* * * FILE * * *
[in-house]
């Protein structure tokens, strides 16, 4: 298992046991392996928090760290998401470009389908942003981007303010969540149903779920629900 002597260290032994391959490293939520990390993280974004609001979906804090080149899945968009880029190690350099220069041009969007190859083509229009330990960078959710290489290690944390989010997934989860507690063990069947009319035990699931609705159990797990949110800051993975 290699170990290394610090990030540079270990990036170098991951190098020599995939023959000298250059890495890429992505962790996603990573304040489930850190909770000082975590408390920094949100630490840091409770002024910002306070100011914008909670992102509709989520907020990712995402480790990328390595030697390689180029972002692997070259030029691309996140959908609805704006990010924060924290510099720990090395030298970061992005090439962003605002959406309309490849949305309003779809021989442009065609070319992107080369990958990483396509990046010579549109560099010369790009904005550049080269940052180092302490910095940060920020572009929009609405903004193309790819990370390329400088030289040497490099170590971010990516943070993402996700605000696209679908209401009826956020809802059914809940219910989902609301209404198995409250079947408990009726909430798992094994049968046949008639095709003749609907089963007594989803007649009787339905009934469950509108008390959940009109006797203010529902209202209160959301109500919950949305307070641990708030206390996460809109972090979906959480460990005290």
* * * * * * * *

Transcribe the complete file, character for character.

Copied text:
[in-house]
């Protein structure tokens, strides 16, 4: 298992046991392996928090760290998401470009389908942003981007303010969540149903779920629900 002597260290032994391959490293939520990390993280974004609001979906804090080149899945968009880029190690350099220069041009969007190859083509229009330990960078959710290489290690944390989010997934989860507690063990069947009319035990699931609705159990797990949110800051993975 290699170990290394610090990030540079270990990036170098991951190098020599995939023959000298250059890495890429992505962790996603990573304040489930850190909770000082975590408390920094949100630490840091409770002024910002306070100011914008909670992102509709989520907020990712995402480790990328390595030697390689180029972002692997070259030029691309996140959908609805704006990010924060924290510099720990090395030298970061992005090439962003605002959406309309490849949305309003779809021989442009065609070319992107080369990958990483396509990046010579549109560099010369790009904005550049080269940052180092302490910095940060920020572009929009609405903004193309790819990370390329400088030289040497490099170590971010990516943070993402996700605000696209679908209401009826956020809802059914809940219910989902609301209404198995409250079947408990009726909430798992094994049968046949008639095709003749609907089963007594989803007649009787339905009934469950509108008390959940009109006797203010529902209202209160959301109500919950949305307070641990708030206390996460809109972090979906959480460990005290």